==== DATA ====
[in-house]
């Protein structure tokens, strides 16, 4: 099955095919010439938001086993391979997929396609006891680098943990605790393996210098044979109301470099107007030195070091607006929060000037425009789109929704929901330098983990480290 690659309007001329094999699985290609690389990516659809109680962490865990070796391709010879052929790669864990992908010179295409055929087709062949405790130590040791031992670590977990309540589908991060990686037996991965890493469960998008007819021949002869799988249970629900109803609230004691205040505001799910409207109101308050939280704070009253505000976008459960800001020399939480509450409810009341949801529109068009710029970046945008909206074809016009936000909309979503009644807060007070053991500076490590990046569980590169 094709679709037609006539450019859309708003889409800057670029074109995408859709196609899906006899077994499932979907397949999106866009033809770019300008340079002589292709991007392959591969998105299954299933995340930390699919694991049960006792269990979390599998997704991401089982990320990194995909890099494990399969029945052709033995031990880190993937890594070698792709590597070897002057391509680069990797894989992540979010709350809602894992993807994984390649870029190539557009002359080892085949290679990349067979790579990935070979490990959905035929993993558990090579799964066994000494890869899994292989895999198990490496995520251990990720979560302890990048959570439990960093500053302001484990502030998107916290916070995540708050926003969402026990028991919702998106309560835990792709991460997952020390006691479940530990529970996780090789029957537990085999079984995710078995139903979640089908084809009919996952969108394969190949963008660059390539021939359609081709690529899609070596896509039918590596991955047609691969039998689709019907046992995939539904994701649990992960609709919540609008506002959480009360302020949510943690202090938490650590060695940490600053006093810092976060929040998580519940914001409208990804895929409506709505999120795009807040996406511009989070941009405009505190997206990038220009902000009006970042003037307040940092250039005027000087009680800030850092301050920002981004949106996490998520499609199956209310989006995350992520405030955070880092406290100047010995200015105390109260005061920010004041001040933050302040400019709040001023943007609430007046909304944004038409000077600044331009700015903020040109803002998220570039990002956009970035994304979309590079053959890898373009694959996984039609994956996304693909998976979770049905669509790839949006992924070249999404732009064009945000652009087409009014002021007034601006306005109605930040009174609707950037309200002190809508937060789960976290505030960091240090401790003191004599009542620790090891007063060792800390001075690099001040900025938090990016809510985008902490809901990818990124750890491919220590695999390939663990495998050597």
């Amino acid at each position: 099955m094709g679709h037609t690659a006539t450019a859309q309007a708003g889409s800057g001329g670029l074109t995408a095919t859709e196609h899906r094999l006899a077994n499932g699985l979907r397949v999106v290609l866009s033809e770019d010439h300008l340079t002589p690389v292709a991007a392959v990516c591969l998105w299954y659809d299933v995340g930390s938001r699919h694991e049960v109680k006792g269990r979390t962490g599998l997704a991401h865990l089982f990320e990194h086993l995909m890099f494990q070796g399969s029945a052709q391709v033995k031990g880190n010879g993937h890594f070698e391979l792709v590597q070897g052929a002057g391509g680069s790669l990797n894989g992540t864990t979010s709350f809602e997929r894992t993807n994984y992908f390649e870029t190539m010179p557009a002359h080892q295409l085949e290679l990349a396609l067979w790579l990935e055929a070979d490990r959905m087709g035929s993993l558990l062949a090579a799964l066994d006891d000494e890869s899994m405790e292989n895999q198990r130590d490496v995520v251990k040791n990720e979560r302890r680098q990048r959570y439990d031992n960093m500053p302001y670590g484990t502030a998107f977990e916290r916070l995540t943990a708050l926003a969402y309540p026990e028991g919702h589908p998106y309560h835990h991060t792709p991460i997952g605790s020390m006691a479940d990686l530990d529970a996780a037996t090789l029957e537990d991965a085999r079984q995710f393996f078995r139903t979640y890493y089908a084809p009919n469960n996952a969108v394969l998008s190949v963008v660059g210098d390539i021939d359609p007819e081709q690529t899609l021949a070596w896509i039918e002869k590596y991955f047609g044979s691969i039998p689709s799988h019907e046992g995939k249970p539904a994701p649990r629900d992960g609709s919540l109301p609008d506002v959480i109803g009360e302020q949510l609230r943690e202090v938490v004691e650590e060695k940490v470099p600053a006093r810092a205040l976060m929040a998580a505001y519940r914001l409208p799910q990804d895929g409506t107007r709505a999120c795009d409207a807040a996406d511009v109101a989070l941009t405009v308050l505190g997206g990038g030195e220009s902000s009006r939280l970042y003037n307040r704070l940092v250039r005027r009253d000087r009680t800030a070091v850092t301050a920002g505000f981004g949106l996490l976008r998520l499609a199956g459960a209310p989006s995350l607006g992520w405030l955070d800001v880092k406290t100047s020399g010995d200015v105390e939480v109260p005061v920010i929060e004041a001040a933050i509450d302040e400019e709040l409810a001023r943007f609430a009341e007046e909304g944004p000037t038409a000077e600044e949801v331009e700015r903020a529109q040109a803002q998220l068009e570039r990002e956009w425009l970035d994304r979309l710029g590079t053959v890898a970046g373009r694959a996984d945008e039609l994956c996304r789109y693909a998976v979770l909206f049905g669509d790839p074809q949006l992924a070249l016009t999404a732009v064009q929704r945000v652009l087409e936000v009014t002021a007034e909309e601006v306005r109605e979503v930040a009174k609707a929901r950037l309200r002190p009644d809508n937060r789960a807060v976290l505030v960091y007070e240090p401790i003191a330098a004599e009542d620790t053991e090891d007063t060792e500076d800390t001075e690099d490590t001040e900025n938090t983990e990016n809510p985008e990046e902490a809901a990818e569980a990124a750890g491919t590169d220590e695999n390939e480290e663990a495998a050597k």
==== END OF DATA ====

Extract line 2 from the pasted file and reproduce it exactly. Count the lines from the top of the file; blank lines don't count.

């Protein structure tokens, strides 16, 4: 099955095919010439938001086993391979997929396609006891680098943990605790393996210098044979109301470099107007030195070091607006929060000037425009789109929704929901330098983990480290 690659309007001329094999699985290609690389990516659809109680962490865990070796391709010879052929790669864990992908010179295409055929087709062949405790130590040791031992670590977990309540589908991060990686037996991965890493469960998008007819021949002869799988249970629900109803609230004691205040505001799910409207109101308050939280704070009253505000976008459960800001020399939480509450409810009341949801529109068009710029970046945008909206074809016009936000909309979503009644807060007070053991500076490590990046569980590169 094709679709037609006539450019859309708003889409800057670029074109995408859709196609899906006899077994499932979907397949999106866009033809770019300008340079002589292709991007392959591969998105299954299933995340930390699919694991049960006792269990979390599998997704991401089982990320990194995909890099494990399969029945052709033995031990880190993937890594070698792709590597070897002057391509680069990797894989992540979010709350809602894992993807994984390649870029190539557009002359080892085949290679990349067979790579990935070979490990959905035929993993558990090579799964066994000494890869899994292989895999198990490496995520251990990720979560302890990048959570439990960093500053302001484990502030998107916290916070995540708050926003969402026990028991919702998106309560835990792709991460997952020390006691479940530990529970996780090789029957537990085999079984995710078995139903979640089908084809009919996952969108394969190949963008660059390539021939359609081709690529899609070596896509039918590596991955047609691969039998689709019907046992995939539904994701649990992960609709919540609008506002959480009360302020949510943690202090938490650590060695940490600053006093810092976060929040998580519940914001409208990804895929409506709505999120795009807040996406511009989070941009405009505190997206990038220009902000009006970042003037307040940092250039005027000087009680800030850092301050920002981004949106996490998520499609199956209310989006995350992520405030955070880092406290100047010995200015105390109260005061920010004041001040933050302040400019709040001023943007609430007046909304944004038409000077600044331009700015903020040109803002998220570039990002956009970035994304979309590079053959890898373009694959996984039609994956996304693909998976979770049905669509790839949006992924070249999404732009064009945000652009087409009014002021007034601006306005109605930040009174609707950037309200002190809508937060789960976290505030960091240090401790003191004599009542620790090891007063060792800390001075690099001040900025938090990016809510985008902490809901990818990124750890491919220590695999390939663990495998050597």